• Bench sander or file
  • Calliper to scribe out a line on all your edges
  • Drill press or hand held power drill
  • Drill bits
  • Hole punch
  • Glue
  • Black spray paint

To start with you will need to draw yourself up a template. You can do this by heading over to Adobe Illustrator and make a template their. Or you could down load a template off the net. There are lots of templates you can choose from so go for it and make a cool design

Once you have the template in your hand you will to grab yourself a pair of scissors and cut it out.

 

 

When choosing the metal to use, you will want to pick something that’s already been hardened. I use old saw blades from a circular saw or large band saw blades from local saw mills. Using these old blades will take out the need to harden the metal, if you were to buy the metal new. (Harding metal is another blog post all together and I will be adding one to this website shortly)

Glue your template to your metal work piece and wait for it to dry.

Find yourself a good solid work bench and grab your self a G clamp. (I will be adding shortly a post on building your own work bench) Clamp your metal down and clamp it tight so it doesn’t move.

 

 

Either using an angle grinder or if your feeling extra energetic, you can use a hack saw. Start cutting a rough outline of your ninja star. Cut close to the line but be careful not to cut inside the line. You want to be careful also of any jagged edges that could cut your fingers.

Grab yourself a center punch and punch mark all the spots where the drill piece will be going.

With either a bench drill press or a hand held power drill, drill out your hole’s. Start with a small drill piece, then increase the hole’s diameter by increasing the diameter of your drill bit.

 

 

Scribing a center line on the edges can be difficult and care needs to be taken here. A caliper that can run across the surface of your work piece whilst a scriber can scribe a line straight and true on the edge is what you need. Use a sharpie pen to blacken the edges before this step, as you will be able to see the scribe lines better when you’re sanding your edges into blades.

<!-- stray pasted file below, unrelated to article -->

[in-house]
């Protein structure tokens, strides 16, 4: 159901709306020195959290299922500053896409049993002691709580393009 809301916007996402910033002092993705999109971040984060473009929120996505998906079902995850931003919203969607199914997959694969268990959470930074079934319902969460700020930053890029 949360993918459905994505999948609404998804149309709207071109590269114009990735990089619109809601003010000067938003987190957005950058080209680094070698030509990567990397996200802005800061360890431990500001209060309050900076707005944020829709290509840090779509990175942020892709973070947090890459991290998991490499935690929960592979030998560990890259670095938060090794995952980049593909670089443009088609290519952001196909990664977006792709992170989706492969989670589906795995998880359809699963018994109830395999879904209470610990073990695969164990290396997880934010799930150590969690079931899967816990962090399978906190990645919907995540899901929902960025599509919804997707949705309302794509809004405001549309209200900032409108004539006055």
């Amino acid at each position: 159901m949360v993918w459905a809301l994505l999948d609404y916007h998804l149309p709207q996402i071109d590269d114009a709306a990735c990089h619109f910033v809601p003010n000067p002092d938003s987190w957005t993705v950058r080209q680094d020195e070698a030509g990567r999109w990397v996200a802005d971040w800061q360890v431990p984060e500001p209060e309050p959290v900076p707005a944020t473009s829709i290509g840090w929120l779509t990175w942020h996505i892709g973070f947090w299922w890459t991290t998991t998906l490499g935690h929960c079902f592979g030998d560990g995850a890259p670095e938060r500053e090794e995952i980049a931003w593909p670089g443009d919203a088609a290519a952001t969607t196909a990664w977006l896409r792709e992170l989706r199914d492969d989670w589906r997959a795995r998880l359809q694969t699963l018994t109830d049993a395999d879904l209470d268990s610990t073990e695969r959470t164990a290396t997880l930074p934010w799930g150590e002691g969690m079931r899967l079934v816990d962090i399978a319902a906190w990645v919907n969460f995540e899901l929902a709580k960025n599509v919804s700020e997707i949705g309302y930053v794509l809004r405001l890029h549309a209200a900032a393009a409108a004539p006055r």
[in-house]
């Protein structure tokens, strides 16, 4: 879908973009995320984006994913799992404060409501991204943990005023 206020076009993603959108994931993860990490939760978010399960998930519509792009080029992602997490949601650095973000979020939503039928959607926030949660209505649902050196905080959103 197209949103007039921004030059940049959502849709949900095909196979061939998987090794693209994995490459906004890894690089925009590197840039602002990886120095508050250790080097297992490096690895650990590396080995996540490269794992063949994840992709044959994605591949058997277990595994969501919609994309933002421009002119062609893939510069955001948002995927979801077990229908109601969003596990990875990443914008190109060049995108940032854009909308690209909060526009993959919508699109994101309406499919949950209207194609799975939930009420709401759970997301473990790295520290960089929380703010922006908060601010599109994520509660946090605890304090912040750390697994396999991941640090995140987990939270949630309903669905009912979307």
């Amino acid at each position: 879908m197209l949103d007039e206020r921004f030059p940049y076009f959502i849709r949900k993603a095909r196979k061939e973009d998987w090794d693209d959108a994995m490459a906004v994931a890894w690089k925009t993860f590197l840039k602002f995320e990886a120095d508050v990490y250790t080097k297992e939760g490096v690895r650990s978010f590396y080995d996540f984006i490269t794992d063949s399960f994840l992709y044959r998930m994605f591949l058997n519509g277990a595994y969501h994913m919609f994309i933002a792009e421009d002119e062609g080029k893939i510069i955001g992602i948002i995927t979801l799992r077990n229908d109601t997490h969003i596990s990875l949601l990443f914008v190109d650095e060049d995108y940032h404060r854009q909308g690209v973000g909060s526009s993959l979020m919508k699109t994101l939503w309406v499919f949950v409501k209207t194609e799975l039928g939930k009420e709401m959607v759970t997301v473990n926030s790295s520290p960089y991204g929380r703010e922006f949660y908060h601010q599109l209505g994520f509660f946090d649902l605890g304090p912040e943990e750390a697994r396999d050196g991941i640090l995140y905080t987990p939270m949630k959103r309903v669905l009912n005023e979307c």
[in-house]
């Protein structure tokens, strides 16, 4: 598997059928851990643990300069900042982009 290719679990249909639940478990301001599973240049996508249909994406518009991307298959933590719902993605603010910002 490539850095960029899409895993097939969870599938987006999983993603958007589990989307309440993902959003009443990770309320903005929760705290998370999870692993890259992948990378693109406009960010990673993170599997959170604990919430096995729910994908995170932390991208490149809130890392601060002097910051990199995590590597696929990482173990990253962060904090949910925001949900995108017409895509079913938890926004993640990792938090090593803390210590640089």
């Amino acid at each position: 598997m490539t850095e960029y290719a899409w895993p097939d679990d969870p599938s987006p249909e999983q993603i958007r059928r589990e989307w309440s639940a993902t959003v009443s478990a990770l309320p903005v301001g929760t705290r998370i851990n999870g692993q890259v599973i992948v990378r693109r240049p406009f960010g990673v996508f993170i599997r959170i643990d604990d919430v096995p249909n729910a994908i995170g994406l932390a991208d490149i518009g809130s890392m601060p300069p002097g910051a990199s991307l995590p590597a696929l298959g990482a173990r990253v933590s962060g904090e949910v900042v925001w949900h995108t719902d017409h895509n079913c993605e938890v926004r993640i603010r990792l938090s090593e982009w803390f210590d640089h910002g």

Now comes the fun part

If you have the use of a bench sander this will make life a whole heap easier. If not, you can always use a hand file. This will take a lot more time and effort however. To keep your work from over heating through the sanding process, dip it into a jar of water from time to time.

After you have been sanding the edges for a while you will notice that a rough sharp surface may appear on the top and bottom sides of the work piece. Clean this up by sanding the top and bottom surfaces.

Making a jig to fasten to your ninja star can make things easier when beveling your edges. A jig can be a simple design that allows you to hold the work piece at different angles while sanding. The jig needs to be a flat palm sized piece of metal with drill hole’s located on it.

 

 

These drill hole’s need to be made, lining up with the hole’s on the work piece. One hole on the jig would align up with the center hole on the work piece and another hole on the gig would align up with the outside hole on the work piece. Using small nut and bolts you fasten the gig to the work piece, allowing for easier working movement for the sander.

When you are happy with the way it looks and it flies good, give it a spray with black spray paint. This will finish it off, giving it the Bruce Lee effect

A finished masterpiece

Making all sorts of cool blades, arrow tips and throwing stars can be made easily with the use of modern day tools. Experiment around using different metals and tools when building some of these projects and have fun. Remember to be careful when using any power tools and that you have supervision if you are younger.

(Ask an older person if you are struggling with any of these steps)

Hope you enjoyed this post and please leave any comments below

PS